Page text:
Food has always been challenging for cruise lines, which have developed an amazing ability to handle just about everything. In the early days of cruising, the challenge was to make sure the customers didn’t refer to “cruise ship food” the way patients refer to “hospital food.”
From those pre-historic culinary times, you can now dine in restaurants that are often the equal of the finest of fine dining in big cities, and that’s become pretty much industry-wide.
But there are always glitches.
Today’s world includes more food allergies than ever before, and cruise lines have to cope. It doesn’t matter what makes the customer unhappy with their food so, while the onus is always on the person who is allergic, cruise lines want happy, satisfied clients. A big one these days is gluten…or more specifically, no gluten.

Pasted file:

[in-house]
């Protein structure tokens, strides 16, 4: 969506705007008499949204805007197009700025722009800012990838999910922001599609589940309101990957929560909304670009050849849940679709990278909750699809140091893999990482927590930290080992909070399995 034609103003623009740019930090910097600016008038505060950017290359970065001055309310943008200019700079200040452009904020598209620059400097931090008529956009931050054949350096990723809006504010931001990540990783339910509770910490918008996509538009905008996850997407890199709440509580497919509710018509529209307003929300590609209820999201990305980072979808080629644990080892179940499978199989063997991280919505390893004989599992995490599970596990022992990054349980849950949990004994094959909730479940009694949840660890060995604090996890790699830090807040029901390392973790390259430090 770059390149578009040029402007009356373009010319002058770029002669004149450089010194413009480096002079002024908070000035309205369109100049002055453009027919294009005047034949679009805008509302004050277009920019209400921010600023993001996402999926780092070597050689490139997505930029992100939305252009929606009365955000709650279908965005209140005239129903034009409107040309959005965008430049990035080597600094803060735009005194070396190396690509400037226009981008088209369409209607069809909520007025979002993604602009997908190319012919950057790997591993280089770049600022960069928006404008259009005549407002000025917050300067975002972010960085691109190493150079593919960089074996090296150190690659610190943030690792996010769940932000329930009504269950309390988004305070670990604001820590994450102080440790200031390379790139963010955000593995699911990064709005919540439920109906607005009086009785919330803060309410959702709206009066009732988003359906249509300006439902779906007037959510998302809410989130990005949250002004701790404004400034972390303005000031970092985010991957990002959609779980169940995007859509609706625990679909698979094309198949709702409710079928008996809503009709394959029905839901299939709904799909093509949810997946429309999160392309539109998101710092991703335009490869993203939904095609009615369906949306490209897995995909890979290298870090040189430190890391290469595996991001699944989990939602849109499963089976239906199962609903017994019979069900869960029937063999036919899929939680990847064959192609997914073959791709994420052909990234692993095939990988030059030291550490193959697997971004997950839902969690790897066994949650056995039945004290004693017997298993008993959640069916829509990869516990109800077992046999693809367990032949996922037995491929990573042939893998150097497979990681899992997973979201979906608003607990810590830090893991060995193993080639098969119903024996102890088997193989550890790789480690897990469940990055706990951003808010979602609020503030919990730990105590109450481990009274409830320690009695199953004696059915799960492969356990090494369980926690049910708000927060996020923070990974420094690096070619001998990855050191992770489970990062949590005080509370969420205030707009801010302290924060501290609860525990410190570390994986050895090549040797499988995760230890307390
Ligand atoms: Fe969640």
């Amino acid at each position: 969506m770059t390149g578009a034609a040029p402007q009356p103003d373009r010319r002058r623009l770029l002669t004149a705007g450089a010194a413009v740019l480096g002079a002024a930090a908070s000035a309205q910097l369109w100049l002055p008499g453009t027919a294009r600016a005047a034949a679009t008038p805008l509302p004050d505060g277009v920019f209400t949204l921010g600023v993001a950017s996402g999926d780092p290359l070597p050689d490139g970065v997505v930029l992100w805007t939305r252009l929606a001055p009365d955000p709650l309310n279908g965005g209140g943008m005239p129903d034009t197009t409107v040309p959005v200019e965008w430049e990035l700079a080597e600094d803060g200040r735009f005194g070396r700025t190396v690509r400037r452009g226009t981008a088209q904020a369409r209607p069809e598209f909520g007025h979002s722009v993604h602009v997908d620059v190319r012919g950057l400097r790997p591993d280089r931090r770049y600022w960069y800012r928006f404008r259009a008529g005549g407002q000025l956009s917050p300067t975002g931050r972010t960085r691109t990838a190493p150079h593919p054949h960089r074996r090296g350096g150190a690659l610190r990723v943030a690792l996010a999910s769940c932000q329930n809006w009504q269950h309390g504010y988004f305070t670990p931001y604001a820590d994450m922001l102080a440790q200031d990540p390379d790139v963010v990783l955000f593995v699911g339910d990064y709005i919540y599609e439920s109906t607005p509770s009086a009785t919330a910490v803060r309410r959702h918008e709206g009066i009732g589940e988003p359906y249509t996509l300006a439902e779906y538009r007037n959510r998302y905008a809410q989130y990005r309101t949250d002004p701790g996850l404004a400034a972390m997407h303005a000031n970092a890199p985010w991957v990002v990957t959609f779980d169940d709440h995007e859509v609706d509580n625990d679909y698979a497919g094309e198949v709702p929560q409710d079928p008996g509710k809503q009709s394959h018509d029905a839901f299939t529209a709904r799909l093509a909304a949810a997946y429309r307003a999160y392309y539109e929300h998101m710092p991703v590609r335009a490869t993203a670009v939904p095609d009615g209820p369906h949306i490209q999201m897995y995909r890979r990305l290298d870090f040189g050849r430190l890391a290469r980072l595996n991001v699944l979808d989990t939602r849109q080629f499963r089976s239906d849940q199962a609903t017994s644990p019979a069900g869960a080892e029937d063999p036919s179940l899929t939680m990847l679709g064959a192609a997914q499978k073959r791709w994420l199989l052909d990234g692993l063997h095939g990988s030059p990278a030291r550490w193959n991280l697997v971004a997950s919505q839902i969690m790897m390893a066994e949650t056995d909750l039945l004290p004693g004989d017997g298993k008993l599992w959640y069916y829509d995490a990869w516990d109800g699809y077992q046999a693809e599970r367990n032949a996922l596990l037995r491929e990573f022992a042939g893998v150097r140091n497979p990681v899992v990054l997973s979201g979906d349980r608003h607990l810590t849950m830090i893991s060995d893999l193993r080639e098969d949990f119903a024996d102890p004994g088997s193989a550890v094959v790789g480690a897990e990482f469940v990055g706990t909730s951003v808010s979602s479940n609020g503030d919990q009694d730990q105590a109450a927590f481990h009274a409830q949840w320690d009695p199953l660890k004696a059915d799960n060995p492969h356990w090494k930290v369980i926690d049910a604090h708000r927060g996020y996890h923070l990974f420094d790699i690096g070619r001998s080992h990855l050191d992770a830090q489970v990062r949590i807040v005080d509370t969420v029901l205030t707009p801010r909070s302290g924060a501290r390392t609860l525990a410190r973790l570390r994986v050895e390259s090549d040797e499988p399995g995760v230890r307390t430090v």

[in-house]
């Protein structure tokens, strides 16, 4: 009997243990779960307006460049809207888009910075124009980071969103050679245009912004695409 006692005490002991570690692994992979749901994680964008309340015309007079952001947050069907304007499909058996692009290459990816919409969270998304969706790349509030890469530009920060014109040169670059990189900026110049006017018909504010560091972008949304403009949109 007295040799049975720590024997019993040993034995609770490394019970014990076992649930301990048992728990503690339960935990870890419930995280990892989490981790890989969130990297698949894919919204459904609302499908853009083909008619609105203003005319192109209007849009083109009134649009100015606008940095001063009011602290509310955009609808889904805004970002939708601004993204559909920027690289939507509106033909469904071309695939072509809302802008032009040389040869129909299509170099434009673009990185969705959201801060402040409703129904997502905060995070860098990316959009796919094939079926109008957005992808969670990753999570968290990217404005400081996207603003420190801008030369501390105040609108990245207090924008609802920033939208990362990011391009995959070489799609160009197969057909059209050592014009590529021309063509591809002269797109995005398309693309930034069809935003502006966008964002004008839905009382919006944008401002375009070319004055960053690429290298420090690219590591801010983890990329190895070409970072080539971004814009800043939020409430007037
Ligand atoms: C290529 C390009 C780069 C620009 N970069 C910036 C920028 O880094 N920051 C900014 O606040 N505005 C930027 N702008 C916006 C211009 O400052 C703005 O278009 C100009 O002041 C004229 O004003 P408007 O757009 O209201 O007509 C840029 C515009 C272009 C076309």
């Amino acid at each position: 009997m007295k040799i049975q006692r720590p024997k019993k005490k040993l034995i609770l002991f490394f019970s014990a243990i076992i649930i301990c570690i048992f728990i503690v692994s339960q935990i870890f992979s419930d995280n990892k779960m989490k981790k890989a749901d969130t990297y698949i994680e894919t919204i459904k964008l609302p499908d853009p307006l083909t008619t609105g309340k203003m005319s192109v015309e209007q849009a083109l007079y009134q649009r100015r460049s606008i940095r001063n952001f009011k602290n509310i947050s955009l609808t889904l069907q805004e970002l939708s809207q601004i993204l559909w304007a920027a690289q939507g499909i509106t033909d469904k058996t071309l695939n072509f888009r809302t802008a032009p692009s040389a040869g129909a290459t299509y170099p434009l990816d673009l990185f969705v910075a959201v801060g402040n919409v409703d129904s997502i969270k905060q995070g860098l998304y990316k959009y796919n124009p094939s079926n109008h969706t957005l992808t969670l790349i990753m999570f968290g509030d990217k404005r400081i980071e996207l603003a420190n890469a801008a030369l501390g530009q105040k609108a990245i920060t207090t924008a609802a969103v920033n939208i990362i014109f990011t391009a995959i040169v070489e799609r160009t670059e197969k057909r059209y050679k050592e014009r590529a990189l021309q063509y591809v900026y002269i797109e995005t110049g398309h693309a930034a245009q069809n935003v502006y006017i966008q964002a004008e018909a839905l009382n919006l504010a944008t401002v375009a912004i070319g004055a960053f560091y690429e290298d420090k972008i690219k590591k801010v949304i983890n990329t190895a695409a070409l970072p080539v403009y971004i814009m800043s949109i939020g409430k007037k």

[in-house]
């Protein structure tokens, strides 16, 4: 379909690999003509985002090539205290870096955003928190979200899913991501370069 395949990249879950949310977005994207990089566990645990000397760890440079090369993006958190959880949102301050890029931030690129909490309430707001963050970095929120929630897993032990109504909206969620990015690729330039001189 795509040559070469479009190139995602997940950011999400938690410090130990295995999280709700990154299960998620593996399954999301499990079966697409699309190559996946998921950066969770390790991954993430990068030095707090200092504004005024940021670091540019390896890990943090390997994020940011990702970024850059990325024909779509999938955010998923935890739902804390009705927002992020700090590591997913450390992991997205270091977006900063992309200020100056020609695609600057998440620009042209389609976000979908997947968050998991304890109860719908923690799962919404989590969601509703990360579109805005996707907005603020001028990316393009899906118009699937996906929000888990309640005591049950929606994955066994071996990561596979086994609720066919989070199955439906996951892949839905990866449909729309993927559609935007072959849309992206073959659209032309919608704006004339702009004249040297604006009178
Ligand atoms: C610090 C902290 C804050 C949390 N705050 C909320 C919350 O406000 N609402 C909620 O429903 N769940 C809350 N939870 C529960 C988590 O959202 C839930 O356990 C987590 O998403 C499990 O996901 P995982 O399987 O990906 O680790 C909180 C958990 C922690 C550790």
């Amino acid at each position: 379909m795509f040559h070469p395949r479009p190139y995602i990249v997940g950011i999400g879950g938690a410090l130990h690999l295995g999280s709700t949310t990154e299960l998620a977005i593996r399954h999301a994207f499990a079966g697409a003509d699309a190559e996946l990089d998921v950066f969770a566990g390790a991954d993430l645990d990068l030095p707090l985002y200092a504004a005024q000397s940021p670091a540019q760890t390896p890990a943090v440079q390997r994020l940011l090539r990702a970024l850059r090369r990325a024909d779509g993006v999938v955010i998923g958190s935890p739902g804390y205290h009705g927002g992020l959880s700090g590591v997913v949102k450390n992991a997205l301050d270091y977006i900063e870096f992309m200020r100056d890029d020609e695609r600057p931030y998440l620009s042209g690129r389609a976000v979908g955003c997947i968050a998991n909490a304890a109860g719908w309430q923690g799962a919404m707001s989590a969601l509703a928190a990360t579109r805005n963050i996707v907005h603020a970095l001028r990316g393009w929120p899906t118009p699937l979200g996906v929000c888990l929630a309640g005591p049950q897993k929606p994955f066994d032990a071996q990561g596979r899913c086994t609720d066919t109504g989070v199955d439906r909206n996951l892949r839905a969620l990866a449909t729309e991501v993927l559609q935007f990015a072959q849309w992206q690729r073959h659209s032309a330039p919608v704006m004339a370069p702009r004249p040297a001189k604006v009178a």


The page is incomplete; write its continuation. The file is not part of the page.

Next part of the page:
A couple of decades ago, it sounded like a word lifted from a German dictionary. Today, grocery stores have sections of gluten-free food. Restaurants in growing numbers serve gluten-free food — and that means food that has not so much as touched anything containing gluten. The reaction can be devastating for the sufferer.
We’ve started to notice more and more gluten-free items on cruise-ship menus, in part because we have a granddaughter with Celiac disease. It’s the old story, isn’t it? You don’t pay attention to things like this until it touches you.
The same goes for cruise lines. Years ago, they probably would have thought gluten might be from a German dictionary, too.
Today at portsandbows.com: The latest in cruise news